Sgt. Williams interviewed Nicholas after Martin's arrest. Id. at ¶ 11 (Dkt. 18-3 at 3). During the interview, Nicholas reported she had kicked Martin out of her vehicle at about 6:00 a.m. on November 6, 2014. Id. She reported she called a bail bondsman named Daly, although she could not recall the time she made the call. Id. During the interview, Sgt. Williams showed Nicholas a picture of the Motorola handheld radio found in the GMC Acadia. Id. at ¶ 12 (Dkt. 18-3 at 3-4). Nicholas denied that Martin's radio had a flashlight attachment. Id. Sgt. Williams asked Nicholas if she had Martin's radio so he could see what is looked like, and she responded: “No, I must have kicked it out of my truck or under the seat or something.” Id.

         PROCEDURAL BACKGROUND

         On June 13, 2015, due to his prisoner status, the Clerk of the Court conditionally filed Martin's civil rights complaint. (Dkt. 3.) In the Complaint, Martin alleges Sgt. Williams and the State of Idaho engaged in illegal profiling and harassment, and that Sgt. Williams defamed Martin's character. (Dkt. 2.) The Court's September 17, 2015 Initial Review Order permitted Martin to proceed on Fourth Amendment false arrest and false imprisonment claims pursuant to 42 U.S.C. § 1983, and on his state law defamation claim against Sgt. Williams. (Dkt. 9.) The Court did not permit Martin to proceed on his claims against the State of Idaho. On March 3, 2016, Sgt. Williams filed a motion for summary judgment, seeking judgment as a matter of law on all of Martin's claims. (Dkt. 18.)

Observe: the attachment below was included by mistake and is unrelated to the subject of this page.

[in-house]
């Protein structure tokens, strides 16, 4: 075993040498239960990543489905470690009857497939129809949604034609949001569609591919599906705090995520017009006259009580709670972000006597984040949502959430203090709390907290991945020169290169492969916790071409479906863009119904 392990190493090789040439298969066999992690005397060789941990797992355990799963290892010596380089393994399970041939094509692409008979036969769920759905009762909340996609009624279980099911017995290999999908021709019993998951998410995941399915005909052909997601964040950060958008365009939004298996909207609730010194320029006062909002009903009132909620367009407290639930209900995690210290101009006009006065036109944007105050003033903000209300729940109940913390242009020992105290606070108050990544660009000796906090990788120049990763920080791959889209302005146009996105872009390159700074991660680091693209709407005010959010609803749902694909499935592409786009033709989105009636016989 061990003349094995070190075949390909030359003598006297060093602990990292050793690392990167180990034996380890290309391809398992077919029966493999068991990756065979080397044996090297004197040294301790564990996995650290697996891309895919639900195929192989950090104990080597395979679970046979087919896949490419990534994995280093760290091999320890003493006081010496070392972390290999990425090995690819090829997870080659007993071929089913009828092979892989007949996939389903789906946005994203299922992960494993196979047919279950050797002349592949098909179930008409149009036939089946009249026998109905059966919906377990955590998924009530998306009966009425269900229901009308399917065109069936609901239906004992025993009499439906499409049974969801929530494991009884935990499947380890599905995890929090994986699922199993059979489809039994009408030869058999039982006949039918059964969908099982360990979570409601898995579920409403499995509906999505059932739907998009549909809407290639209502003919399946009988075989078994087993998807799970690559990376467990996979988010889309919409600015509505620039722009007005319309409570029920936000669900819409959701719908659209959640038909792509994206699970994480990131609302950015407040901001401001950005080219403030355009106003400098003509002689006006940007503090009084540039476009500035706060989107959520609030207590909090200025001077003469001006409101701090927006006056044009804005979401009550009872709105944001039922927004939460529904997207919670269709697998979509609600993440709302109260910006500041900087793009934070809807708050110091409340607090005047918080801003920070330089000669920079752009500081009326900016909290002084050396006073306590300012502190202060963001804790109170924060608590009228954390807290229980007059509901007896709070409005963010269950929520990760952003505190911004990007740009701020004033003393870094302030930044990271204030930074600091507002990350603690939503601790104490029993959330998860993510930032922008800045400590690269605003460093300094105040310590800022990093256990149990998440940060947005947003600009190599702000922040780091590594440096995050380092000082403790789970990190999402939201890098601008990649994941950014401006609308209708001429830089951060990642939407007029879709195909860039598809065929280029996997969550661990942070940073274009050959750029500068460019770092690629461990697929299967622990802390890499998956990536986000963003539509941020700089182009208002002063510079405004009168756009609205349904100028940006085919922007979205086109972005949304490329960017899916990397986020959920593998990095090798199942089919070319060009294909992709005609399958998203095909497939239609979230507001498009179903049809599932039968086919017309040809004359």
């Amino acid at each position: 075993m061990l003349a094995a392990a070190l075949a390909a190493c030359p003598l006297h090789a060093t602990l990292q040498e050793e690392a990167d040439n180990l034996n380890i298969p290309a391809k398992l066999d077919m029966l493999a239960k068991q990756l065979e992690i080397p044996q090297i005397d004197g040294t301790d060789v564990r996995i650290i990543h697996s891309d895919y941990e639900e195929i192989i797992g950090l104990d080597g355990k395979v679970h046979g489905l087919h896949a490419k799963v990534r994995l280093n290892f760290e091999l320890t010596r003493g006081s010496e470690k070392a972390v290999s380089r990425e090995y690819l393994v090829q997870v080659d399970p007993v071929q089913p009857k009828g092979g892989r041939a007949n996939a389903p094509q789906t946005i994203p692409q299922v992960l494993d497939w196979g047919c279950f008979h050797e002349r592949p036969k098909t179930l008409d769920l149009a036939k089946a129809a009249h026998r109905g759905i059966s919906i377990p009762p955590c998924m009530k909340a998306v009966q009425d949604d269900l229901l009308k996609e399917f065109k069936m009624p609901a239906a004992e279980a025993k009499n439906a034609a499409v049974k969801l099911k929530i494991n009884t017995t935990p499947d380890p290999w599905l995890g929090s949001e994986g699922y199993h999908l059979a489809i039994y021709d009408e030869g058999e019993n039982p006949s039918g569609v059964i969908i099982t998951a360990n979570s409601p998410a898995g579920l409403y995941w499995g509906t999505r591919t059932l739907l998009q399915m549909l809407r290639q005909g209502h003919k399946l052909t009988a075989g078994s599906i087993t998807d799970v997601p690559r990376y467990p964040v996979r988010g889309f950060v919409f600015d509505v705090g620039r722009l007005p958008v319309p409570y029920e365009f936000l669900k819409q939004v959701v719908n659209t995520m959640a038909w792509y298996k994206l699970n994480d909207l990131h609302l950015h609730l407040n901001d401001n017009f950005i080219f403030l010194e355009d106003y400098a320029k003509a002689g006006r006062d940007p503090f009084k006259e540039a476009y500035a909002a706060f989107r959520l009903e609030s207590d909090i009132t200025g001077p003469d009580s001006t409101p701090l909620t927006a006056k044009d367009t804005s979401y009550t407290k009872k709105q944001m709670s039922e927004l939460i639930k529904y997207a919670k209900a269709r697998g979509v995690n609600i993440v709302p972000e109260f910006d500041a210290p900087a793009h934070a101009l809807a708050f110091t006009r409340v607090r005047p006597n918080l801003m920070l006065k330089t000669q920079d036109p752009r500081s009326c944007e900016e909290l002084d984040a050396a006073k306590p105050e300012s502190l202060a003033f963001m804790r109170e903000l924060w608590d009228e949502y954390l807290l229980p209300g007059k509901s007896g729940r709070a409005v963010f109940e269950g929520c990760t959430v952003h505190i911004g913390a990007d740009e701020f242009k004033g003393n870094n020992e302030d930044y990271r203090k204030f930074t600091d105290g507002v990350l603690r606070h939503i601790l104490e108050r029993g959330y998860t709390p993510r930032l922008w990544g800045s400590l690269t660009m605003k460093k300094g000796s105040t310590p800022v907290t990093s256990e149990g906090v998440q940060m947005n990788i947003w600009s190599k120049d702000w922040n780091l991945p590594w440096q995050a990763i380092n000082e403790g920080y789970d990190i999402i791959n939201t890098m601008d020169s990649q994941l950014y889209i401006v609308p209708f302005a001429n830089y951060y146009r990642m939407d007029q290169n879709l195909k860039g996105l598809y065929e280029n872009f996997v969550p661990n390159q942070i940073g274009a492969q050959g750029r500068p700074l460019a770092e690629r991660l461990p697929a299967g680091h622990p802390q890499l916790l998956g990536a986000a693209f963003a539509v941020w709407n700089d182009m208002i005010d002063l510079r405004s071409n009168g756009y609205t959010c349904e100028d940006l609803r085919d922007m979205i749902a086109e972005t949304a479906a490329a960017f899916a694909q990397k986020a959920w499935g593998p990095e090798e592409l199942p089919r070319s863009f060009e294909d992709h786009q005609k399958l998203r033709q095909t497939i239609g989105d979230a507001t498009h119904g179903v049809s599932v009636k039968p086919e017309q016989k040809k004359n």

STANDARD OF LAW

         Federal Rule of Civil Procedure 56 directs the Court to “grant summary judgment if the movant shows there is no genuine dispute as to any material fact and the movant is entitled to judgment as a matter of law.” Fed.R.Civ.P. 56(a). One of the principal purposes of summary judgment “is to isolate and dispose of factually unsupported claims….” Celotex Corp v. Catrett, 477 U.S. 317, 323-24 (1986). Summary judgment is the “principal tool[] by which factually insufficient claims or defenses [can] be isolated and prevented from going to trial with the attendant unwarranted consumption of public and private resources.” Id. at 327.

         “The moving party initially bears the burden of proving the absence of a genuine issue of material fact.” In re Oracle Corp. Secs. Litig., 627 F.3d 376, 387 (9th Cir. 2010) (citing Celotex, 477 U.S. at 323). “Where the moving party meets that burden, the burden then shifts to the non-moving party to designate specific facts demonstrating the existence of genuine issues for trial.” Id. “If a party fails to properly support an assertion of fact or fails to properly address another party's assertion of ...